After accounting for some savings erosion due to administrative costs and hour restorations for some recipients who would successfully appeal decisions to eliminate their services, the administration estimates that this proposal will save about $12 million in 2008–09 and $71 million in 2009–10.

LAO Option: A Tiered Reduction to Domestic and Related Care Services. We believe that the administration’s proposal has some merit because it targets services to those recipients who have been assessed as being the most impaired. However, instead of a 100 percent reduction in domestic and related care services for recipients with FI rankings between 1.01 and 3.99, the Legislature may wish to consider use of a tiered approach to making the reductions. For example, recipients with functional rankings between 1.01 and 2.5 would have their hours capped at a level that would be lower than for individuals with functional rankings between 2.5 and 3.99. This approach would not completely eliminate domestic and related care service hours for any IHSS recipient, and would tend to result in fewer appeals and less erosion of savings. The amount of the savings from this proposal would depend on the tiers set by the Legislature. We think it is reasonable to set the tiers at a level to achieve savings of about half of the Governor’s proposal, or about $36 million in 2009–10.

IHSS Wage Proposals

Although the state participates in wages and benefits up to $12.10 per hour, as shown in Figure 9, the combined wages and benefits actually paid in each county varies from $8.00 per hour to $14.68.

Figure 9

IHSS Hourly Wages and Benefits by County
Approved as of January 2009











San Bernardino




San Diego












San Joaquin
























San Benito




San Luis Obispo




















Santa Barbara


















Los Angeles




Del Norte


San Mateo


El Dorado


Santa Cruz








Contra Costa




San Francisco




Santa Clara



Governor’s Proposal: Reducing State Participation in Provider Wages to Minimum. The Governor’s budget proposes to reduce state participation in IHSS provider wages and benefits to a combined $8.60 per hour (the $8.00 minimum wage established under state law, plus $0.60 for health benefits). This proposal results in General Fund savings of about $45 million in 2008–09, increasing to $267 million in 2009–10, and eliminates out–year costs associated with future county wage increases that would likely occur under current law.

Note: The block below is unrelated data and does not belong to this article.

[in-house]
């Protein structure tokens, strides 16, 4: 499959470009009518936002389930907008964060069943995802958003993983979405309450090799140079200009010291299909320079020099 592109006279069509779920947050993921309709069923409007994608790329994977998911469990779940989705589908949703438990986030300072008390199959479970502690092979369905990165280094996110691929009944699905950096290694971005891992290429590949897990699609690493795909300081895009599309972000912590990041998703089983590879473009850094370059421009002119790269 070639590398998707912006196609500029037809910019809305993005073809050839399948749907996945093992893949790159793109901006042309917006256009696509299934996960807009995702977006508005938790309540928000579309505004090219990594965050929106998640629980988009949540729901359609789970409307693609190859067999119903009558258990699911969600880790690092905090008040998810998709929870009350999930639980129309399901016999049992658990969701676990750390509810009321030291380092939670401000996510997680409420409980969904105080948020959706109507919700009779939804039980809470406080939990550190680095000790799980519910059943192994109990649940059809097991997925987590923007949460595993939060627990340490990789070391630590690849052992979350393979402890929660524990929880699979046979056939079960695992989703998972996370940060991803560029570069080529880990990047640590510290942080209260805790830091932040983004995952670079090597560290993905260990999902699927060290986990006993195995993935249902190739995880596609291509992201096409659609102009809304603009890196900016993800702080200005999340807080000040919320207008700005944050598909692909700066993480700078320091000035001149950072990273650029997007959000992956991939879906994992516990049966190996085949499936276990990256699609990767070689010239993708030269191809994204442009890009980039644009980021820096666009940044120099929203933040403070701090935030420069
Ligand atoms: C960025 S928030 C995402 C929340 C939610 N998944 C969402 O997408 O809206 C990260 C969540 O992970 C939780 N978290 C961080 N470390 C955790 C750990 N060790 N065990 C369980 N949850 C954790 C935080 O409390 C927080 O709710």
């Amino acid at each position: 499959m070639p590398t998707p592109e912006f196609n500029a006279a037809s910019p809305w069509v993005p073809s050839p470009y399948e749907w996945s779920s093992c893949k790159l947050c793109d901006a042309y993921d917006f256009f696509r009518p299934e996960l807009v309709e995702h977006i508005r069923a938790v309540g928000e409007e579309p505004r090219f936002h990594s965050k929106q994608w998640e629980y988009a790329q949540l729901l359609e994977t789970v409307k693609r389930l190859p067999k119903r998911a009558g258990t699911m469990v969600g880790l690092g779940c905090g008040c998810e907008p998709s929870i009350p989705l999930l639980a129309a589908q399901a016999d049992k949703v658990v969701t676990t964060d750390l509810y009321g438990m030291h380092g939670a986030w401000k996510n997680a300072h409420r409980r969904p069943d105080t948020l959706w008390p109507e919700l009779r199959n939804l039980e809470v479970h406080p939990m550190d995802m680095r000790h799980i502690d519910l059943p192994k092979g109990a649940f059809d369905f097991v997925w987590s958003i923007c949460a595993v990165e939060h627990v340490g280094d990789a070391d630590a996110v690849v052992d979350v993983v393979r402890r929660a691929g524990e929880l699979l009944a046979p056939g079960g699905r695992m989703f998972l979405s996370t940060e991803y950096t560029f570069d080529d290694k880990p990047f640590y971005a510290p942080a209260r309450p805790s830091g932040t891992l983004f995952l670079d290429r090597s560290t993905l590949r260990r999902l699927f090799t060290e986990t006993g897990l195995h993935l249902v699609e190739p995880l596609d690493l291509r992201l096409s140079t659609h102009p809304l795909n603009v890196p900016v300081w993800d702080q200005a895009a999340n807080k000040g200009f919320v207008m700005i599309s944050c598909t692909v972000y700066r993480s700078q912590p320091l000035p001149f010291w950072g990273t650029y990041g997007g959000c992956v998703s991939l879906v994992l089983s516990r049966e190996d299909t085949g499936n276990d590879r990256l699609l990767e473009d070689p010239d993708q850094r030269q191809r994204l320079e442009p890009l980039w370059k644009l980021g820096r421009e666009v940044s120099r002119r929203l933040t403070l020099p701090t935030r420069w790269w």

The proposed reduction would not limit the amount counties could pay their IHSS providers, but rather would reduce the state’s level of support for the wages. Depending on county decisions, this proposal would either result in county general fund costs (because a county elects to backfill the decreased state funds) or reduced provider wages (because a county does not backfill).

LAO Option 1: Reduce State Participation in IHSS Wages and Benefits to $10 Per Hour. The Legislature may wish to consider a modification of the Governor’s approach for achieving IHSS savings. This option would reduce state participation in wages and benefits to $10 per hour (roughly the current average wage and benefit level). This proposal would not immediately impact counties currently paying providers less than $10 per hour. Counties with current wages and benefits above $10 per hour could share the marginal cost with the federal government, or could reduce wages and benefits. This proposal would save about $28 million in the current year and $170 million in 2008–09.

LAO Option 2: State Participation in Lower Wages for Close Relative Providers. Currently, about 53 percent of IHSS providers are either the parent, spouse, or child of the person for whom they are providing care. We define these providers as “close relative providers.” One option to consider is lowering state participation in wages to the minimum wage for close relative providers. The rationale behind this proposal is that wages do not need to be as high for close relative providers as they may need to be to attract outside providers. This option would save about $140 million General Fund in the budget year.

Impact on Supply of Providers. In the past, we have noted that long–term wage decreases could eventually impact the supply of qualified IHSS providers. However, given the current condition of the economy, and the high unemployment rates throughout the state, we do not believe that a wage reduction proposal would have a significant impact on the availability of IHSS providers at this time. The various wage–related proposals discussed above would reduce provider income, but are unlikely to impact services for IHSS recipients.

Conclusion. Given the state fiscal difficulties, and the growing expense of the IHSS program, we recommend that the Legislature take action to reduce the costs associated with IHSS provider wages. The options above provide a framework to consider a number of IHSS wage changes. Our analysis indicates that wage reduction proposals will result in IHSS savings in a way that minimizes the impact on IHSS recipients.